Handbook of Microalgal Culture: Biotechnology and Applied Phycology
January 2004, Wiley-Blackwell
The book is divided into four parts, with Part I detailing biological and environmental aspects of microalgae with reference to microalgal biotechnology and Part II looking in depth at major theories and techniques of mass cultivation. Part III comprises chapters on the economic applications of microalgae, including coverage of industrial production, the use of microalgae in human and animal nutrition and in aquaculture, in nitrogen fixation, hydrogen and methane production, and in bioremediation of polluted water. Finally, Part IV looks at new frontiers and includes chapters on genetic engineering, microalgae as platforms for recombinant proteins, bioactive chemicals, heterotrophic production, microalgae as gene-delivery systems for expressing mosquitocidal toxins and the enhancement of marine productivity for climate stabilization and food security.
Handbook of Microalgal Culture is an essential purchase for all phycologists and also those researching aquatic systems, aquaculture and plant sciences. There is also much of great use to researchers and those involved in product formulation within pharmaceutical, nutrition and food companies. Libraries in all universities and research establishments teaching and researching in chemistry, biological and pharmaceutical sciences, food sciences and nutrition, and aquaculture will need copies of this book on their shelves.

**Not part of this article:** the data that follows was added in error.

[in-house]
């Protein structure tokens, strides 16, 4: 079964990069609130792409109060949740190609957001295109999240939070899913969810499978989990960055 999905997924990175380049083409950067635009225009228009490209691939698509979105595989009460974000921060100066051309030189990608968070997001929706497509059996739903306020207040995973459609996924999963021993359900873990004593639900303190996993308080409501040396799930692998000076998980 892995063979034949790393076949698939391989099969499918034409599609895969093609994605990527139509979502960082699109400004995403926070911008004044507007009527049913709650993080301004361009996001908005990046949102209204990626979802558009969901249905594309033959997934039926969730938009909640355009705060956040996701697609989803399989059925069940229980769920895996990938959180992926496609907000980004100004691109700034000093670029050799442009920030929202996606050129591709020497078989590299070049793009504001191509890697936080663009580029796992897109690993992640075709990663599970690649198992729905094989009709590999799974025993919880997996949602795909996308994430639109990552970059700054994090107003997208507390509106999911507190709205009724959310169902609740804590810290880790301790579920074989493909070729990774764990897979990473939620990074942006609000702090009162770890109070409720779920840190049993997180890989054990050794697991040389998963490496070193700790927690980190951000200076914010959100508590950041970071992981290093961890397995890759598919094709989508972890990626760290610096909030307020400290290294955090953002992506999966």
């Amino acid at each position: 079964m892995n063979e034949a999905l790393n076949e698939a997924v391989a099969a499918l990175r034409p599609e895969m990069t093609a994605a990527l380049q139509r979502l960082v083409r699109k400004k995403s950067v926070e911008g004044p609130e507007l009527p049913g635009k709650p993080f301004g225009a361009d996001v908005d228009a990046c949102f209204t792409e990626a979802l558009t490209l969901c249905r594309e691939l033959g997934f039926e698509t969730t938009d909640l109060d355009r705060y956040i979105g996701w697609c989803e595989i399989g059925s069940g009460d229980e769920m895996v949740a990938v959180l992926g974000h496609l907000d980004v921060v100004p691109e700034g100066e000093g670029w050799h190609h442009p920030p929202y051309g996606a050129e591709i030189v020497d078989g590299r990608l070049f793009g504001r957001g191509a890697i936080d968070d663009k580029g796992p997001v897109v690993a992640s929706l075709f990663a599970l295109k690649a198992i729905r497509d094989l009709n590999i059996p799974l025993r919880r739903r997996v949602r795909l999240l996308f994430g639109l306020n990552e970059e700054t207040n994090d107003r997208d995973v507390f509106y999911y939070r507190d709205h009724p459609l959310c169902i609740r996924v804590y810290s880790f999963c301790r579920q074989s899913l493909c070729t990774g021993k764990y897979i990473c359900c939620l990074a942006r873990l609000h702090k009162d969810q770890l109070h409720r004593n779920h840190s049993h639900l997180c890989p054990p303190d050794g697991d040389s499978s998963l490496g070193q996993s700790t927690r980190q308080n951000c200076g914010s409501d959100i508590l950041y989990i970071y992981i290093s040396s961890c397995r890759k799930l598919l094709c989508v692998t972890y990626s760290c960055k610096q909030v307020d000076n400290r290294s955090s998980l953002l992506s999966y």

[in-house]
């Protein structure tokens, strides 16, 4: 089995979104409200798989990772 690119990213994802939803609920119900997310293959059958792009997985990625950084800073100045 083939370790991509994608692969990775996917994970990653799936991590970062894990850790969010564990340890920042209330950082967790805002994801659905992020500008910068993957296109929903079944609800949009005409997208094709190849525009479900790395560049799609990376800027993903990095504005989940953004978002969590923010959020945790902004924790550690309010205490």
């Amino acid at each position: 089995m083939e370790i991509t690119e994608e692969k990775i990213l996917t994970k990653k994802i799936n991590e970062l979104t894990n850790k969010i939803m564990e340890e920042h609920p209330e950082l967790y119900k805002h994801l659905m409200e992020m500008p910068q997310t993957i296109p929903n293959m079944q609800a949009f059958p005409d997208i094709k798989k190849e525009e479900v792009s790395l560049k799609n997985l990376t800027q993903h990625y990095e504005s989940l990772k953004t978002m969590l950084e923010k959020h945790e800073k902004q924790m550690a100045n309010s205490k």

Amos Richmond is at the Blaustein Institute for Desert Research, Ben-Gurion University of the Negev, Israel.
PART 2 -
MASS CULTIVATION OF MICROALGAE.
PART 3 -
ECONOMIC APPLICATIONS OF MICROALGAE.
PART 4 -
* the book provides important information for those growing microalgae on a commercial basis
* of use and interest to a wide range of industries
* potential health properties of algae used in foods is of great current interest
"I would recommend this as a textbook for undergraduates and postgraduates interested in algal biotechnology."
Journal of Applied Phycology 16, 2004